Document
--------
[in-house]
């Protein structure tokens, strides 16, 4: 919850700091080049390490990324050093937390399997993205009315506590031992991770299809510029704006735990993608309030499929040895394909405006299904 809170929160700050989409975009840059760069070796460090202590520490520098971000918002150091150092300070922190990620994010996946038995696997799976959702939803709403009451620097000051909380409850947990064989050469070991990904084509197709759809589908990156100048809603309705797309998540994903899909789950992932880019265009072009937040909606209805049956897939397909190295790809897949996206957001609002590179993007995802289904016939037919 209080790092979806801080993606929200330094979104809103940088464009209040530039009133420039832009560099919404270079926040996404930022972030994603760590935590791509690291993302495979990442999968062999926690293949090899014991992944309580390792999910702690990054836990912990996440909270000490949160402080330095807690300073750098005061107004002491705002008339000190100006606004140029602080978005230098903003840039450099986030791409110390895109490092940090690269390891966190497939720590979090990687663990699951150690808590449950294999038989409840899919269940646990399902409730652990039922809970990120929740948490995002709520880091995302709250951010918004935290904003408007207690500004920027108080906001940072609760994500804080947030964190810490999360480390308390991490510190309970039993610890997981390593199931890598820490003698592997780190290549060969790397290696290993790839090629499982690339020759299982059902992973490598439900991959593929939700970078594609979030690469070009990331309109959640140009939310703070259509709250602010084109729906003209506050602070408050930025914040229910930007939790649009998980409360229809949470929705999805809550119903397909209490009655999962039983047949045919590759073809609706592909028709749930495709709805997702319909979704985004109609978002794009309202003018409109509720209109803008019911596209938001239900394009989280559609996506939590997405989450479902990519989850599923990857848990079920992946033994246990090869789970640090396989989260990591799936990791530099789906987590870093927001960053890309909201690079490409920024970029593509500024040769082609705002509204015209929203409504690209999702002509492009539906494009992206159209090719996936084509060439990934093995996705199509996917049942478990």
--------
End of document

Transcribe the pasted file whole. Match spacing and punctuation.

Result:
[in-house]
């Protein structure tokens, strides 16, 4: 919850700091080049390490990324050093937390399997993205009315506590031992991770299809510029704006735990993608309030499929040895394909405006299904 809170929160700050989409975009840059760069070796460090202590520490520098971000918002150091150092300070922190990620994010996946038995696997799976959702939803709403009451620097000051909380409850947990064989050469070991990904084509197709759809589908990156100048809603309705797309998540994903899909789950992932880019265009072009937040909606209805049956897939397909190295790809897949996206957001609002590179993007995802289904016939037919 209080790092979806801080993606929200330094979104809103940088464009209040530039009133420039832009560099919404270079926040996404930022972030994603760590935590791509690291993302495979990442999968062999926690293949090899014991992944309580390792999910702690990054836990912990996440909270000490949160402080330095807690300073750098005061107004002491705002008339000190100006606004140029602080978005230098903003840039450099986030791409110390895109490092940090690269390891966190497939720590979090990687663990699951150690808590449950294999038989409840899919269940646990399902409730652990039922809970990120929740948490995002709520880091995302709250951010918004935290904003408007207690500004920027108080906001940072609760994500804080947030964190810490999360480390308390991490510190309970039993610890997981390593199931890598820490003698592997780190290549060969790397290696290993790839090629499982690339020759299982059902992973490598439900991959593929939700970078594609979030690469070009990331309109959640140009939310703070259509709250602010084109729906003209506050602070408050930025914040229910930007939790649009998980409360229809949470929705999805809550119903397909209490009655999962039983047949045919590759073809609706592909028709749930495709709805997702319909979704985004109609978002794009309202003018409109509720209109803008019911596209938001239900394009989280559609996506939590997405989450479902990519989850599923990857848990079920992946033994246990090869789970640090396989989260990591799936990791530099789906987590870093927001960053890309909201690079490409920024970029593509500024040769082609705002509204015209929203409504690209999702002509492009539906494009992206159209090719996936084509060439990934093995996705199509996917049942478990």